Raul Cartagena

Raul Cartagena

“My emotions for coping have always been anger. I was always an angry man and my kids really took the worst of that. I wasn’t violent toward them but I was just quick to anger, emotionally distant and didn’t talk with them enough. And there was this one day after I’d been sober for a while, and my youngest daughter comes running through the kitchen and knocks this huge cup of water off the table and it goes everywhere. And she looks at me and she has this look of terror on her face. Like the world was about to end for her. Like oh my god, he’s going to be so mad at me, you know? And I remember that look in her eyes and it still tears me up inside when I think about it… because it showed me how much pain I put them through. No little girl should have to be afraid like that, especially of her father. Anyway, she looks over at me and freezes and instead of what I would have said before I just said, ‘Don’t worry about it, it’s just water. Go get a couple of towels and we’ll clean it up together.’ And she looks at me and says, ‘I like this daddy better.'”

“That’s a moment that I relive in my head over and over. It empties me so much. And to have my children know that I’m gonna be there for them like this, to have them know that now, means everything to me. That’s what this deal has done for me. I’ll never again take that for granted.”

“I was anti-treatment the first 6 years of my sobriety. I believed that anyone could get sober if they went to a 12 step fellowship, grabbed some literature and a sponsor and worked the steps. I was that guy. And I went to carry the message to this treatment center and starting meeting all these different kinds of people and I started learning my limitations. There were some people I just couldn’t reach and I just couldn’t understand why. And then I would see those same people have good clinicians work with them and it blew my mind what they were able to do to help them. After that, I was offered a job at a treatment center and there I really saw the power of clinical work mixed with the 12 steps. A clinician can’t necessarily keep you sober but they can help you start thinking straight so you can take these steps and really have an experience with them. So I fell in love with treatment but only after I saw it work.”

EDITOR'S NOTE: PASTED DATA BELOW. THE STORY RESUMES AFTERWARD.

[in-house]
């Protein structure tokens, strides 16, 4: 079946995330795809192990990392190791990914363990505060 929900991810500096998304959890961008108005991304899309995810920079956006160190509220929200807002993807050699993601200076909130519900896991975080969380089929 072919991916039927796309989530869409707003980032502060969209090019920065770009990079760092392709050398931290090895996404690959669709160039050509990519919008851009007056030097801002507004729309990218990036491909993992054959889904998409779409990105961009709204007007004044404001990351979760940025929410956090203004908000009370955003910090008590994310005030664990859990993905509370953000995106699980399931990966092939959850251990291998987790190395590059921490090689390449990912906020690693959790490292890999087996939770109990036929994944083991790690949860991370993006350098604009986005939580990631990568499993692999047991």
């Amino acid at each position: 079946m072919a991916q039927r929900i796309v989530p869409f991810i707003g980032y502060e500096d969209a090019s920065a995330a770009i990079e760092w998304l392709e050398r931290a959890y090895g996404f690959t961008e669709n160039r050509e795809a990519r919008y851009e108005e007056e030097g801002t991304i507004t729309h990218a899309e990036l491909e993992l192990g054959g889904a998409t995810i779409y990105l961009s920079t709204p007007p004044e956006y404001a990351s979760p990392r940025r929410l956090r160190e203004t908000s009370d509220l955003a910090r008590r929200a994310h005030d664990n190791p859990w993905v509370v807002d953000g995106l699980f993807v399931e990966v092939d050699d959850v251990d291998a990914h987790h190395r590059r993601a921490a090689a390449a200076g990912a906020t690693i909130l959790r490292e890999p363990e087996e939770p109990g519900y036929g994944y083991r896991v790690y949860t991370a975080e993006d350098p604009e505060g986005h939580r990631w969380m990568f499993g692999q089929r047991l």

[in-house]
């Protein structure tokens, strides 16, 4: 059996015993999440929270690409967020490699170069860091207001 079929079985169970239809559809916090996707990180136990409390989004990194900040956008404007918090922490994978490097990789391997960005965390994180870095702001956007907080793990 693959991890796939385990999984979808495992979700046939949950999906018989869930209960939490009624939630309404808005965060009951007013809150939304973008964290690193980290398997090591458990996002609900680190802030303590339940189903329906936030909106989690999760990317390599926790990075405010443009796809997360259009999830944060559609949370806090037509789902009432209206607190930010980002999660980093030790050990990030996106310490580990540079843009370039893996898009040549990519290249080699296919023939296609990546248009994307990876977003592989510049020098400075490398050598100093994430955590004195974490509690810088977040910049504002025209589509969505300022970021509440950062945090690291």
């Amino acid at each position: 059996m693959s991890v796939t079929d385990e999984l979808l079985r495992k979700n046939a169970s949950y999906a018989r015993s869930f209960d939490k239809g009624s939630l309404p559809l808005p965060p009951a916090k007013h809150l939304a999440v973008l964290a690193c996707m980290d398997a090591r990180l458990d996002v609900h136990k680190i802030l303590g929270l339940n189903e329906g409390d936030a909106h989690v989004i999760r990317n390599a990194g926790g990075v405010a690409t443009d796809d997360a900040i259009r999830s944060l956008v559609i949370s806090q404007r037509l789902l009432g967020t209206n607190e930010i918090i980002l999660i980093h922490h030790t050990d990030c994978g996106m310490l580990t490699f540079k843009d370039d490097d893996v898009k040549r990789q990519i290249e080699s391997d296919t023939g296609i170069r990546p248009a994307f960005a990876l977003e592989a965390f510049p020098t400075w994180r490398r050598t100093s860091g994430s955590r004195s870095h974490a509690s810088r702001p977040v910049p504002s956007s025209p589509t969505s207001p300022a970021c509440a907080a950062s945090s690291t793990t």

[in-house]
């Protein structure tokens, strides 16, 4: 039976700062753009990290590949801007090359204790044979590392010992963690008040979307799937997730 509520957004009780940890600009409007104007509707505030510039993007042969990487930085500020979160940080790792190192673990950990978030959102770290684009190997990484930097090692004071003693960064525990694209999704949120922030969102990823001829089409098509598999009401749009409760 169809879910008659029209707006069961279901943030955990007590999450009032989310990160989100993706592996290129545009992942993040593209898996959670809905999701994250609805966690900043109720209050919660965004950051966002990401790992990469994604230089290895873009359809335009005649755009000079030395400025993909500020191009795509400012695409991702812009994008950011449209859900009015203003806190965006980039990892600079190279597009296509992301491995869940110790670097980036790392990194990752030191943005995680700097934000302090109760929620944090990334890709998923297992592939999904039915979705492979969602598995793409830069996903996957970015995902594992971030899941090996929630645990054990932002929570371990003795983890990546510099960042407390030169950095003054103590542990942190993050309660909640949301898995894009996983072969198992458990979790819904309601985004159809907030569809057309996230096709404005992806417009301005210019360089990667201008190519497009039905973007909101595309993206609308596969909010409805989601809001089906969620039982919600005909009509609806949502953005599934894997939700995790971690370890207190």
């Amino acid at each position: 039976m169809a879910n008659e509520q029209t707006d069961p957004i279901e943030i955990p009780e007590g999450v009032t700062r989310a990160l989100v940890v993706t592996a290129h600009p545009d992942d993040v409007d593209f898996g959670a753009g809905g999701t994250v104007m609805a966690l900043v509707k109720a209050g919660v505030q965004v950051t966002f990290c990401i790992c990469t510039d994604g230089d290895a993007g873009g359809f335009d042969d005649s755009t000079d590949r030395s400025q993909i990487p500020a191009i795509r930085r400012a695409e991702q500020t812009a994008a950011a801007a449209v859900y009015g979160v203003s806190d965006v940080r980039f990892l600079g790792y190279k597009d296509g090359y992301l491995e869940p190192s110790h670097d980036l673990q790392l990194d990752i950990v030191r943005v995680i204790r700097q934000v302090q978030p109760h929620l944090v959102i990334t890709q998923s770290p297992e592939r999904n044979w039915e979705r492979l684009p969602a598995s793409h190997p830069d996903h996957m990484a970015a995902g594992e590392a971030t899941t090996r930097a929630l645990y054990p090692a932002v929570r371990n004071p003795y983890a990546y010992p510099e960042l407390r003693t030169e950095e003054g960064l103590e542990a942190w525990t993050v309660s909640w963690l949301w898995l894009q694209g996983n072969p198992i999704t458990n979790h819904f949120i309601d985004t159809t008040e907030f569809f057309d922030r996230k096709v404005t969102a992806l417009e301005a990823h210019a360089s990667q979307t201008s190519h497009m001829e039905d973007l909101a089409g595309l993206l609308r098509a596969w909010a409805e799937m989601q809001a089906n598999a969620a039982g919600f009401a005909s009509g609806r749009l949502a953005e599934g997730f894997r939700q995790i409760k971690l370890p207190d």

“Unfortunately, there is going to be failure in this business. Even in my personal recovery I’ve lost a lot of people. There was one guy though I will remember until the day I die. He was a client at a treatment center and I had the pleasure of taking him through the work. When we did his 5th step it took about 3 hours and we really got in deep and found some real defects of character. At the end he looked at me and said, ‘Raul, this is one of the best moments I’ve had in my life. But I want you to know that I’m gonna use again. It’s not because of you, you’ve put in so much effort and helped me learn so much about myself. And I know God is the answer and all that. I just know that eventually I’m gonna use again.’ He discharged about a month later and 6 months after that he died of an overdose. And after I found out, I was at work in community and it really just caught up with me. I felt the deepest of sorrows. You know that crying that isn’t surface level but you’re crying from the inside out? I cried like that. I don’t understand why some get it and some don’t. We sometimes say the ones who do the work get it but it doesn’t always work that way and we just don’t know. So I just try to give my time to every addict and alcoholic I work with. And I do that because I owe it. I was spared and really shouldn’t even be living the kind of life I am living today. I owe it.”